A trip to the Center of the Universe….and shameless pimping on RRSPs

Thought you Canadians would be interested in this little Jello shot from Phil Hodgens…

He is off on a mission, to The Center of the Universe @ 1111 Constitution Avenue NW, Washington DC 20224.

I am on my way to Washington, DC for three days. The key meeting is at the Internal Revenue Service, Office of Associate Chief Counsel (International), Branch 1.

The objective: create a free and simple way for Canadians living in the USA to fix broken RRSPs.

Oh. And sign up for my “Fix Your Own RRSP” Workshop just in case the IRS doesn’t see the innate wisdom of what I’m telling them. 🙂


Canadians who move to the USA to live usually have an RRSP or two. (That’s the Canadian equivalent of a U.S. IRA).

Equally usually, they are unaware that there are special Federal tax paperwork requirements. Years go by. They’re out of compliance with IRS requirements. They wake up. Horrified.

The only way the IRS lets them fix this problem is by applying for a Private Letter Ruling — a letter from the IRS, tailored to YOU, that allows you and only you to do a certain thing. This is expensive (a $2,000 filing fee, plus legal fees) and takes months.

I think that’s wrong. There should be a cheap (how about free?) and easy way to fix these.

I mean, it’s not like you could use an IRA to cheat on your taxes, right? It’s a heavily regulated thing. Same with RRSPs. The Canadian government is all over these things and you couldn’t cheat on your U.S. or Canadian taxes with an RRSP if you tried.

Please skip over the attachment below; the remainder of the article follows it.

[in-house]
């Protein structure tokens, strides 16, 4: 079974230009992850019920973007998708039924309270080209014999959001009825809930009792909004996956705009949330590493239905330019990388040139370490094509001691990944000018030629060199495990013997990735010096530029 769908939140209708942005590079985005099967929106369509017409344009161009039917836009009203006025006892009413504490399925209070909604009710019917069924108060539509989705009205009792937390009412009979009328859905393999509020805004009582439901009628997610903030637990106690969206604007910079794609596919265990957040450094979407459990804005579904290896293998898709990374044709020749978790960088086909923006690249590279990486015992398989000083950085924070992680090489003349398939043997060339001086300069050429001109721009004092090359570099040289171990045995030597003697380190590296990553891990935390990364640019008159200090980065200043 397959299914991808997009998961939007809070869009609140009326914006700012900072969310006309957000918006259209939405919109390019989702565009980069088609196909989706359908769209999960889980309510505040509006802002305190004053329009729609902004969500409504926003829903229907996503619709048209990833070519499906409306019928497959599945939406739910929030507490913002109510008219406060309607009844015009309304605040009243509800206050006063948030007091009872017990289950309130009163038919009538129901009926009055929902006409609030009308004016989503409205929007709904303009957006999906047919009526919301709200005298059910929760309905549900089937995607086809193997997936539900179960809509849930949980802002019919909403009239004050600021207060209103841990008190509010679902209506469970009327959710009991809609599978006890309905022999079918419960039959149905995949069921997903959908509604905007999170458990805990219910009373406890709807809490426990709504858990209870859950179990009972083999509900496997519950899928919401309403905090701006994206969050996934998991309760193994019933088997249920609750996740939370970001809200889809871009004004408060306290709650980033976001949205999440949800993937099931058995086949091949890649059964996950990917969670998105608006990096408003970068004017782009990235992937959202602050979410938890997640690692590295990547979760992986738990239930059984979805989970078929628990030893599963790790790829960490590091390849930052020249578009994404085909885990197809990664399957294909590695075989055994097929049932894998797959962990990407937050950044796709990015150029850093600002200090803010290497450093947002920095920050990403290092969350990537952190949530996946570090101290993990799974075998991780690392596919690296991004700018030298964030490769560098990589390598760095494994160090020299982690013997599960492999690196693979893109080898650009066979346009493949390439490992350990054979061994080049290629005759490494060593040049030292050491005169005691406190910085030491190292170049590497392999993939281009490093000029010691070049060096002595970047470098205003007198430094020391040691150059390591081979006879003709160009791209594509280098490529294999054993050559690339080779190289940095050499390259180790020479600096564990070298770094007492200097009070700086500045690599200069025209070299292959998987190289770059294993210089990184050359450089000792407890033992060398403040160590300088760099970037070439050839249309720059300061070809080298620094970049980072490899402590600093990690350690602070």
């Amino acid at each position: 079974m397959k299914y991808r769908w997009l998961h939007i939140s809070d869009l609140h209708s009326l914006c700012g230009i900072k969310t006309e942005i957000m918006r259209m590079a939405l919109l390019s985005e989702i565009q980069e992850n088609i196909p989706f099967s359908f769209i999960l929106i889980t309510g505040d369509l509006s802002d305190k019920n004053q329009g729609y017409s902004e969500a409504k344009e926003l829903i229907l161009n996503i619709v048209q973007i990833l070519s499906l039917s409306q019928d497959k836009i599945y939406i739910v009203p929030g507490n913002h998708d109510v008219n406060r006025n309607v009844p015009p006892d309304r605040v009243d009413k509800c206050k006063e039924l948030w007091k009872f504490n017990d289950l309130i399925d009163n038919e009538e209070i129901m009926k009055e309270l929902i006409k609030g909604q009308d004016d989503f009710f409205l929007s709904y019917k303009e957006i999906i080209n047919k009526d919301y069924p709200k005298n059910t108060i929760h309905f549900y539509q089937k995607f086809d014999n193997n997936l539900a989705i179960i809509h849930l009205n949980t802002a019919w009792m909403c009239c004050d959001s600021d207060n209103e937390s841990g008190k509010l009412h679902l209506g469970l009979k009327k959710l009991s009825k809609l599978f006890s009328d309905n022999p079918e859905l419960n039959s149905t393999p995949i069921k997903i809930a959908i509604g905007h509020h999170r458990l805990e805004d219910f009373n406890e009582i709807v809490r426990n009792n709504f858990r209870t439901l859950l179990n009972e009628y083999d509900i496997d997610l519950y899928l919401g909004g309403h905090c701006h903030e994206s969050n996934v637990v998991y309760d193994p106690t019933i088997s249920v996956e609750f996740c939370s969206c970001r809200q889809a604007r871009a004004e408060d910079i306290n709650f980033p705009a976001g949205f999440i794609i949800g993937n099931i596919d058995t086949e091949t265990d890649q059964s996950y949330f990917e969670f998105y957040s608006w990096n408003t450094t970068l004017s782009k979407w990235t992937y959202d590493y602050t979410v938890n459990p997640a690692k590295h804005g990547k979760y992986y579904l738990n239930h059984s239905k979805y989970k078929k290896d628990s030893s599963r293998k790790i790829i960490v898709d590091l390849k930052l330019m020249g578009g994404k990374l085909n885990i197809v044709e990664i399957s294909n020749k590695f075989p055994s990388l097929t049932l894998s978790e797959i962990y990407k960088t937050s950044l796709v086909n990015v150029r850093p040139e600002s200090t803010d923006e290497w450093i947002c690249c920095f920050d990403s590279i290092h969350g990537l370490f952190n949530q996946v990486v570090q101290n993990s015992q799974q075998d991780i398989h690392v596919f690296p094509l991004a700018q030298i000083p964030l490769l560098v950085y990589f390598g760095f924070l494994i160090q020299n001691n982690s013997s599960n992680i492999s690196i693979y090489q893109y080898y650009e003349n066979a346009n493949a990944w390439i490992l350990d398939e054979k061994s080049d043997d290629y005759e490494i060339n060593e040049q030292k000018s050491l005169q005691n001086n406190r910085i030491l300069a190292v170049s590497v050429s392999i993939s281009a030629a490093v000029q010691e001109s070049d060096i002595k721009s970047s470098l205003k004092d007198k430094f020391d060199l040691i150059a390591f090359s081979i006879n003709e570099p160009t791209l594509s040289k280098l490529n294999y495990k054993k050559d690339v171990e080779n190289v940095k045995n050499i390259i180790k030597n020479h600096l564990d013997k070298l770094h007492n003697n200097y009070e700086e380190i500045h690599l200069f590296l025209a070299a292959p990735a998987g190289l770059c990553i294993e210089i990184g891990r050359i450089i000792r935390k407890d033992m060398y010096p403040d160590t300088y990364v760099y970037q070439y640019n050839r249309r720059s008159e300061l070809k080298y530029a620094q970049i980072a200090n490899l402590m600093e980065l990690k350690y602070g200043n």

I’m part of this year’s State Bar of California’s annual trip to Washington DC by the Tax Section. Along with a co-author, Steven Walker of San Jose, California, I am presenting a proposal to the IRS. In a nutshell:

“Hey IRS, instead of $10,000 of expense and months of work to fix U.S. paperwork for RRSPs, why not let people do this for free, just by filing amended tax returns (late) with some simple paperwork attached?”

(And if we can get a fix here, maybe we can expand the fix to Australian superannuations. And other countries’ equivalent pension plan schemes).


In the meantime (and in case this doesn’t work) I am going to do a “Do It Yourself Private Letter Ruling” workshop in Pasadena in July. Ten people max, so I can give each of you personal attention. All day.

Everything I know and every tool I have to file an application for a Private Letter Ruling — you’ll get it. I supply the forms, the checklists, and the knowledge. You do the work. If the IRS won’t let you fix the problem for free, at least you can do the work yourself and save a metric ton of money and get the official relief — a Private Letter Ruling.